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This family is beautiful and I love them so much. Great parents, amazing siblings. I love them all so much ahhh.
However, the plot. ummm, i just has 2 specific problems with it:
1. After having spent most of the book reading about this family and their dynamics, the last 100 pages (the formative, important part of the story where things are tied up) happens so far away from the family in an entire different continent between just the mother and son. It felt like it lost the entire point of showing the story of this family by removing all the development from the family and making it happen elsewhere between just 2 of the characters.
2. idk how else to interpret this but there's a "look how people in this third world country are suffering, so you should be happy about your life" sorta message at the end - which irked me. They basically showed trans people in a 3rd world country, said "look how happy they are, so now lets go back to our loving happy white family in the US and have a backyard barbeque and contemplate about our first world problems.". Obviously, I'm exaggerating. But I'm also not.
anyways, going back to reading OwnVoices trans stories now.
Find me talking about books on my insta @ZanyAnomaly
The Walsh-Adams family, where four of the five sons have those achingly arch names that seem to connote liberal families, manage their lives with stories and hugs and hands-on parenting. The move to Seattle is fairly successful - Poppy makes close friends, though oldest son Roo is cast a bit adrift - and the family settles in. However, and this is a BIG "however", the very smart parents fail to decide what to say going forward about Poppy's gender-identification. They meet new neighbors and tell them the big family secret, but don't tell anyone else besides some people at school. The next five or so years, where Poppy both blossoms as a little girl, are spent in a rather exhausting game of "we can't let people know". The other "however" they failed to fully consider is what to do as Poppy's body develops as the boy she is physically.
Laurie Frankel's book is well-written and enjoyable. It'll make a good book-club selection as it asks a lot of good questions about society's view of transgender children (and adults). She also brings in how family members deal with their transgender child and brother/sister. The ending is a bit too pat, but is in line with the rest of the plot. It's an interesting read, and the subject is close to Frankel's heart, as you'll read in the afterword.
Top reviews from other countries
I appreciate how challenging it must have been--and possible cathartic as well--for Frankel to tackle a subject so close to her heart; one that is mired in controversy, stigma and misunderstanding. And I think she did so with a special sensitivity borne out of personal experience. So kudos for that.
I felt for little Claude/Poppy, whose innocence is stolen by confusion, fear and deception. And I felt for Rosie and Penn, the parents prepared to make huge sacrifices to do right by their daughter. And I felt for the four older brothers, for being involuntary co-conspirators and for being cast in Poppy's shadow.
I understood the metaphor that was the fairytale of Grumwald and Princess Stephanie. And I got the main messages: that all kids are individuals--some cookier than others--and gender disphoria is just another manifestation of uniqueness; that nothing in life is black and white, so there's no shame in grey; and that often the answers to problems can be found by simply taking a different perspective.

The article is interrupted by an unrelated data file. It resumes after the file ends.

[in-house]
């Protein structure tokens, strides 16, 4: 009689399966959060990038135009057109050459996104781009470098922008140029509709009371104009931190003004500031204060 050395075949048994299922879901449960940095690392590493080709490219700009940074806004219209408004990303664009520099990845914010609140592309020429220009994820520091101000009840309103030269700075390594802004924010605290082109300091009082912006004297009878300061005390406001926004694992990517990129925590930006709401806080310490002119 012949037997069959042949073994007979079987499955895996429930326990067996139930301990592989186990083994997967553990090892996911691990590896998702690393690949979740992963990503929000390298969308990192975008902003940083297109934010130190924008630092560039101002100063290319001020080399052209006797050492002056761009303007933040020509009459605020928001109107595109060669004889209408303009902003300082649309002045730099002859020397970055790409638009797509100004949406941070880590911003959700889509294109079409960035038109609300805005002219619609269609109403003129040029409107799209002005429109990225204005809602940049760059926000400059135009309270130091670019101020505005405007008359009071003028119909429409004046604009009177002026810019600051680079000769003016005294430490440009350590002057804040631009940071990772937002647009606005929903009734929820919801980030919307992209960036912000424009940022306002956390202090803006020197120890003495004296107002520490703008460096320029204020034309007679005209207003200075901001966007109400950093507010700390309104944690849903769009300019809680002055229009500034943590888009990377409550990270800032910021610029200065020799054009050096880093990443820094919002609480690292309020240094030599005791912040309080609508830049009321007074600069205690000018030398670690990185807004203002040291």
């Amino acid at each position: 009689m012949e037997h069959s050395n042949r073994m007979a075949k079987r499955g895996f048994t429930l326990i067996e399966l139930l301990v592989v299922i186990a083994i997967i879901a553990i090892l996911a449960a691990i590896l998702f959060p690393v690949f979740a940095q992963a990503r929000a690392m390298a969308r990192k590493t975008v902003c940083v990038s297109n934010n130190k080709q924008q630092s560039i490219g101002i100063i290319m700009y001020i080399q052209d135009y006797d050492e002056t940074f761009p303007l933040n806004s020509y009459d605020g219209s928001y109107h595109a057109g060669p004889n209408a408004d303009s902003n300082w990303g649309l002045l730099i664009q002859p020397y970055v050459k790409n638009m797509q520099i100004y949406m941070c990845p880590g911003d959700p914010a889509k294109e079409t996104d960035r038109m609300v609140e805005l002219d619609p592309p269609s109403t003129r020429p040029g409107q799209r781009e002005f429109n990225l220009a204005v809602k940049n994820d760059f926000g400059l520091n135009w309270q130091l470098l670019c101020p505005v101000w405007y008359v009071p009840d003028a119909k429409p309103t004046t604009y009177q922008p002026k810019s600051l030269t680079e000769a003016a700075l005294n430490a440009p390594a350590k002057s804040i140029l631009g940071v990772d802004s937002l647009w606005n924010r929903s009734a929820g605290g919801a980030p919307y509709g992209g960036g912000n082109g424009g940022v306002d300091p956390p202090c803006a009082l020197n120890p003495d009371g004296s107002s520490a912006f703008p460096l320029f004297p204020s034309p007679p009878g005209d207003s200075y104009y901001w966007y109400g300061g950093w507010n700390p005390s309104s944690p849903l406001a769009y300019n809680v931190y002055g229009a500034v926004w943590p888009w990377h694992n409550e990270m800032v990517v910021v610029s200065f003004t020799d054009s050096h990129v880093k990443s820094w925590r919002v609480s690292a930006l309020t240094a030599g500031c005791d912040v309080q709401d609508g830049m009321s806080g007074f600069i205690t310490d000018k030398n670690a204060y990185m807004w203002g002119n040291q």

The book is enlightening in many ways, and I'm glad I read it.
BUT, it is way too long. Too much chaff amongst the wheat. And much of the message has to be extracted using a mechanical digger! I have the feeling Frankel was trying too hard to get her message across and repeatedly got bogged down in unnecessary waffle. Perhaps being so close to the subject actually clouded rather than clarified her vision. This wasn't helped by what in my opinion was at times a laborious writing style; sentences were often so long, I lost the thread and had to re-read them. I want my reading to be a joy not a drudge.
So, yes, it was an interesting topic, but it was let down by a heavy-handed narrative. On balance then, I can't give it more than 3 stars.
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The characters in the book are so full and rounded and individual, that having just finished the book and I feel bereft that I can no longer carry on getting to know this family I've recently befriended.
The fairy tale element threaded throughout is magical - as fairy tales should be - and very profound. For the reviewer who didn't really get it, my friend I am so sorry you missed the message when it was so loud and clear. For me, I want to go back to when my kids were small and tell them a nightly story about all the challenges I anticipated for them in life as well as whatever was currently in their lives.
Original and amazing. Thank you Laurie Frankel - you told a story close to your heart and brought it close to ours too
I loved the family dynamic and the fact that the husband and wife roles were somewhat reversed but I began to become irritated with how the parents were dealing with Poppy’s transition.
Some parts of the book felt repetitive and I found parts a little slow - I feel it could have been a lot shorter than it was. Also found the trip to Thailand a bit random and not all that relevant - I understand it helped Poppy find normality with her transition but at the same time it felt a bit far fetched?
Like the idea, think it’s very relevant, but I wasn’t sad when it ended.